H1: green supply chain management index (GSCM) index and green product index impact positively on firm profitability.
H1a: GSCM index and green product index impact positively on gross profit ratio.
H1b: GSCM index and green product index impact positively on net profit ratio.
H1c: GSCM index and green product index impact positively on customer satisfaction.
H1d: GSCM index and green product index impact positively on learning and growth.
H1e: GSCM index and green product index impact positively on efficiency.
In general, the implementation of GSCM techniques is expected to improve a company’s environmental performance. However, based on Kim et al. (2011), adopting GSCM practices may not translate to improved financial performance. Although, the economic performance and environmental practices have a beneficial association (Choi and Hwang, 2015). Similarly, Youn et al. (2013) opine that environmental performance promotes financial performance such as through higher revenue and profits. Also, Diabat and Govindan (2011) note that improved environmental quality enhances corporate image and goodwill, which will promote sales and profits. The study of Nikabadi and Shahrokhnia (2019) reveals that innovation and knowledge-sharing culture are highly desired for product development. Appropriate innovative infrastructure has the greatest impact on fostering the improvement of upcoming products. It is also discovered that there is a favorable and important association between culture and new-product development performance, and technology firms differ in terms of innovation and product performance. Similarly, the study by Shafique and Saeed (2020) indicates that differences in innovative and environmental practices yield great benefits for firms when applied to gain a competitive advantage. There are differences in the integration of green practices with social and environmental benefits for the firm (Khan et al., 2022). The environmental and social aspects are linked to the innovativeness and risk-taking capabilities, which can further support the inclination of the firms toward environmental protection reaping benefits in different arrangements (Han and Huo, 2020). According to Zhu et al. (2008), the organizations use GSCM strategies to improve supply chain performance. Whereas the country’s major aim is still economic development (Lee et al., 2013), its manufacturing industry has been driven to enhance its sustainability impact due to growing worldwide attention on environmental concerns. GSCM is a relatively new idea in Pakistan and other developing nations, despite its maturity in certain developed economies. Based on the above discussion this study proposes the following hypotheses:
H2: There is a significant difference in the profitability between GSCM of highly committed firm and GSCM lowly committed firm.
H2a: There is a significant difference in the gross profit ratio between GSCM of highly committed and GSCM lowly committed firms.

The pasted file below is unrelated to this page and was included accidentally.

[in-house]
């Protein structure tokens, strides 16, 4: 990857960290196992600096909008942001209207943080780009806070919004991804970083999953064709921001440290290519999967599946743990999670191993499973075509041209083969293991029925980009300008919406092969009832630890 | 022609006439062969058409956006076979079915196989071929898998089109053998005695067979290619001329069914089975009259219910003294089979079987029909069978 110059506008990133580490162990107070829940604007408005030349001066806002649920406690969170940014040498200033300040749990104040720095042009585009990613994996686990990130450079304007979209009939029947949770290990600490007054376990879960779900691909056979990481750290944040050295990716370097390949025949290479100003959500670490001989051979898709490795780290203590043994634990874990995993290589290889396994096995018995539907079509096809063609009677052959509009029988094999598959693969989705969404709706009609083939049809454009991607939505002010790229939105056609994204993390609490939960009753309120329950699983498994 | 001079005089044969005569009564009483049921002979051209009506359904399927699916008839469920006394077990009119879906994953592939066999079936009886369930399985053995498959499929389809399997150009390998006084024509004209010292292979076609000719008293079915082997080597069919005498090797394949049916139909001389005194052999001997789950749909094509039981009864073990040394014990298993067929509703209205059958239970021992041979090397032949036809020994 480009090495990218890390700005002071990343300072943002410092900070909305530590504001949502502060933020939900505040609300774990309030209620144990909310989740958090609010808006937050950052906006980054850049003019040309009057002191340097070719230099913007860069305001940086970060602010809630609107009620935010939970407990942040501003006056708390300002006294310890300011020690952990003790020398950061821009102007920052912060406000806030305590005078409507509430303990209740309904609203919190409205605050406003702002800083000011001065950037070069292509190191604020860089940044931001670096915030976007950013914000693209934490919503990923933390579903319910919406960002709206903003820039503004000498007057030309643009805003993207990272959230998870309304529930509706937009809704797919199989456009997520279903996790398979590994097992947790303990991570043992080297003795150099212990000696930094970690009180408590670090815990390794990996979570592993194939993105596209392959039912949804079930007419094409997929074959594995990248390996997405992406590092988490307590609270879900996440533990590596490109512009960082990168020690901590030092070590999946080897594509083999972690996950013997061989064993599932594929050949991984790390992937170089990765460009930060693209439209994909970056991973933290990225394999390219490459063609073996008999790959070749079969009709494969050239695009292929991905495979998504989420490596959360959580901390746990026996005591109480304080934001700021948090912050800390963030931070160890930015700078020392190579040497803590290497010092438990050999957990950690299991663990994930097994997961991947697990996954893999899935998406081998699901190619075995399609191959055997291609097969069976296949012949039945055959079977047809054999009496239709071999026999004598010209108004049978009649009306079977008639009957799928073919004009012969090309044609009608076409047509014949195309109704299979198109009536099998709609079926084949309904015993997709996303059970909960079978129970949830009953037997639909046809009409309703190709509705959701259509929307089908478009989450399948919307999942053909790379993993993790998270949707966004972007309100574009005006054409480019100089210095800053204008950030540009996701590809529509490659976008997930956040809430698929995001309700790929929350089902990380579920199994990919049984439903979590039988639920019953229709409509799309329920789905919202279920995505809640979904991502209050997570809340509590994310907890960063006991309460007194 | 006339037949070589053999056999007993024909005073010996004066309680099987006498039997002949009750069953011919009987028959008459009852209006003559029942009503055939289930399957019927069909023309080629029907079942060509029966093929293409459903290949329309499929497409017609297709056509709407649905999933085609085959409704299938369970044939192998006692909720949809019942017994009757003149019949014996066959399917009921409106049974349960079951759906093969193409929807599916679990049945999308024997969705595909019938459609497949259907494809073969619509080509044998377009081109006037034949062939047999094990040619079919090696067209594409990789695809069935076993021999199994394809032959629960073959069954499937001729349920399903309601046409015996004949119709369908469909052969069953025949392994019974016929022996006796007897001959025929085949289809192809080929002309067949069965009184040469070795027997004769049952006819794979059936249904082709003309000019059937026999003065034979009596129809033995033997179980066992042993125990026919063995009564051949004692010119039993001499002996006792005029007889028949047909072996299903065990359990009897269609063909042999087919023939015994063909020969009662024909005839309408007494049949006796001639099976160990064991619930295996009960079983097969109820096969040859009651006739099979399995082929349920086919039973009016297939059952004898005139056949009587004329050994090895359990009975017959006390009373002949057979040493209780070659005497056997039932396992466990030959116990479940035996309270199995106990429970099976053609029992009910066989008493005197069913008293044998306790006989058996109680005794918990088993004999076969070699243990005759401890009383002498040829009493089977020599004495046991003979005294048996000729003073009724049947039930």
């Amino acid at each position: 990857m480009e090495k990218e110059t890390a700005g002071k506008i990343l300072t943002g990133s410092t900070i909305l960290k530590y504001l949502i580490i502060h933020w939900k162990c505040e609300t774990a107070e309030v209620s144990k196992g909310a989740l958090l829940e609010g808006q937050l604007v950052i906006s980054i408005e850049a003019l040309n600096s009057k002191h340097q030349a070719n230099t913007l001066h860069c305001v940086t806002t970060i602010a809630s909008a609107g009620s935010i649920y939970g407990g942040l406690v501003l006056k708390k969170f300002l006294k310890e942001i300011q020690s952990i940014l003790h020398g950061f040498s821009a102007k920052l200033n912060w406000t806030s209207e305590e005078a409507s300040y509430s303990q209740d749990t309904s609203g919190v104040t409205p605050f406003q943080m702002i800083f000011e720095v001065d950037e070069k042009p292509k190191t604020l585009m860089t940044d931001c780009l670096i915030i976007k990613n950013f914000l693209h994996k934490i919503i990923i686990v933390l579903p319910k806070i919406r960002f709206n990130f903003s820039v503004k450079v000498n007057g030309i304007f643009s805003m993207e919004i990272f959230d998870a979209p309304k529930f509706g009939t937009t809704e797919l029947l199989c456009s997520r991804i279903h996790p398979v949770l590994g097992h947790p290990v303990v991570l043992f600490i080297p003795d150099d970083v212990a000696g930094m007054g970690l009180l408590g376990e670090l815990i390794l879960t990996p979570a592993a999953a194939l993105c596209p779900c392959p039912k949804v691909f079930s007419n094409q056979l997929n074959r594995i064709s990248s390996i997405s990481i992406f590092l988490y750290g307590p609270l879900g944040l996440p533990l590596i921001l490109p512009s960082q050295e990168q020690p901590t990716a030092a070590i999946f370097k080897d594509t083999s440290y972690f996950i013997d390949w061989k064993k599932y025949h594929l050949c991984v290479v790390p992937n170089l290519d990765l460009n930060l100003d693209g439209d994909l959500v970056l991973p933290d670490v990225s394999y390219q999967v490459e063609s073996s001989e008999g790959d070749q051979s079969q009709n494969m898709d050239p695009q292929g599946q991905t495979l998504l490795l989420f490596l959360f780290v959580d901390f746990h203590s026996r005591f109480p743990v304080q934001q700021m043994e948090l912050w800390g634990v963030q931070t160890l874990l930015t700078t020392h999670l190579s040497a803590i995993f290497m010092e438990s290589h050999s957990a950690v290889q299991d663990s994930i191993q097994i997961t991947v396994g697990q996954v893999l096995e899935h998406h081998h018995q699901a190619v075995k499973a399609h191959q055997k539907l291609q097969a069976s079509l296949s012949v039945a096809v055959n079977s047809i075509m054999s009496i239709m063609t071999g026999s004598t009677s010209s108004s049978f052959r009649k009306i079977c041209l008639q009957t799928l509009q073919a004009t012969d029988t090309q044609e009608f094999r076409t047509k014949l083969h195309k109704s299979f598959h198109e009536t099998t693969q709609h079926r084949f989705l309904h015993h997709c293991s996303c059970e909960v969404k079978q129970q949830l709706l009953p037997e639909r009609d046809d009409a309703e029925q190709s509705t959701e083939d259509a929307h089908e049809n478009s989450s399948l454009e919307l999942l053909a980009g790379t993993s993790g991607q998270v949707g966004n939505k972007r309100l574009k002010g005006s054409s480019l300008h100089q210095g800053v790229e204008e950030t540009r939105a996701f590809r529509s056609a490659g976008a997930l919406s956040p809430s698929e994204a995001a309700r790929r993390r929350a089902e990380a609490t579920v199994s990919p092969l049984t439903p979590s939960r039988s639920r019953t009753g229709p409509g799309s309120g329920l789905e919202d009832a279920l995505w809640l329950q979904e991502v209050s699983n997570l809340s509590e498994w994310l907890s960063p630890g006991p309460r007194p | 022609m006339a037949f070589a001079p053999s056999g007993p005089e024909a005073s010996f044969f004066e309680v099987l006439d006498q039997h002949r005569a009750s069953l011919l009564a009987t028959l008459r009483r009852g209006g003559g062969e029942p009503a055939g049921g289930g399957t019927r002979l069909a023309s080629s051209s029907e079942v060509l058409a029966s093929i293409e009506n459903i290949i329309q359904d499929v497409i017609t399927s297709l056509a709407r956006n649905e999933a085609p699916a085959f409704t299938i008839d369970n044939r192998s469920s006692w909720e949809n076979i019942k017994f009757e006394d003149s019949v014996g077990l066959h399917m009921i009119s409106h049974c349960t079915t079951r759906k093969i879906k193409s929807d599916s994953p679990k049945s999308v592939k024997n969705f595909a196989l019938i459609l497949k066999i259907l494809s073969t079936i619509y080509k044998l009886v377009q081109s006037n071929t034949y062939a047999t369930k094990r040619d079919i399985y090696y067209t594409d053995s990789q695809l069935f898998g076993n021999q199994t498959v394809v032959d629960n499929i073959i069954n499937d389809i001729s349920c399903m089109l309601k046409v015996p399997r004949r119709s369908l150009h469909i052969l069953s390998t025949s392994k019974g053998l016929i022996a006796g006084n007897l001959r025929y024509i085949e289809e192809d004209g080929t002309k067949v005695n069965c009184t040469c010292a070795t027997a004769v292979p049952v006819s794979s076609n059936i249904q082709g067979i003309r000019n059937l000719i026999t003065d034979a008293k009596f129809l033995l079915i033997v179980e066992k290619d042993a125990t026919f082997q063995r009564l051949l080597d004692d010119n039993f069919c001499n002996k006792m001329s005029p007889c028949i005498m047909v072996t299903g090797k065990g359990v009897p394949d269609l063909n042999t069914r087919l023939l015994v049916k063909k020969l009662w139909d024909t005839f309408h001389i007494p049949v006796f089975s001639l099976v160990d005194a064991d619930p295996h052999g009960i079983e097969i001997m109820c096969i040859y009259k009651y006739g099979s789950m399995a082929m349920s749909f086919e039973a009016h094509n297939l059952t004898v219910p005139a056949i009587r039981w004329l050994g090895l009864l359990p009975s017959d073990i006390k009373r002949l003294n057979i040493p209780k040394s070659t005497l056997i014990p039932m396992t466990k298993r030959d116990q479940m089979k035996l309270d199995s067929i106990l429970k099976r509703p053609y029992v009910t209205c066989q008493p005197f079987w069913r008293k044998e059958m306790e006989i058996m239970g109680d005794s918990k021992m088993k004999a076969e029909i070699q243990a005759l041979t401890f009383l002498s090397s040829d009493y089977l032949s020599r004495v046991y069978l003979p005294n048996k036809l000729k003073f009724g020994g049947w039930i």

H2b: There is a significant difference in the net profit ratio between GSCM of highly committed firm and GSCM lowly committed firm.
H2c: There is a significant difference in customer satisfaction between GSCM of highly committed firm and GSCM lowly committed firm.
H2d: There is a significant difference in the learning and growth between GSCM of highly committed and GSCM lowly committed firms.
H2e: There is a significant difference in the efficiency of GSCM of highly committed firm and GSCM lowly committed firm.
3.1 Measurement of Variables
3.1.1 Dimension of Performance
Gross profit ratio (GPR) is measured as the ratio of gross profit to total revenue; net profit ratio (NPR) is measured as the ratio of net profit to total revenue, customer satisfaction (CUS), the dimension of performance is measured as the total sales, learning and growth (LGR) dimension of performance is measured as the number of firm employees, efficiency (EFF) dimension of performance is measured as the ratio of total sales to total assets.
3.1.2 GSCM Indicators
The green supply chain management index (GSI) measures green supply chain management that focuses mainly on how the corporate supply chain impacts the environment. This variable measures the existence of four GSCM practices, which are the presences of production processes to lower environmental impacts of the supply chain; life cycle assessment to source materials; ISO 14001 criteria for selecting suppliers; and termination of the supply chain that does not meet environmental criteria. Green Product Index (GPI) is another green supply chain management indicator that focuses on how corporate products encourage environmental sustainability. It measures the existence of three GSCM practices. These are the existence of a product that improves environmental quality; the existence of product features that promote environmental quality; and the existence of design of products for recycling, reuse, and reduction of environmental pollution. In the construction of both indexes of GSCM points, each parameter of the index abovementioned is assigned from minimum 0 to maximum 1 by evaluating the focus on GSCM parameters in the annual reports of selected corporations (Miroshnychenko et al., 2017).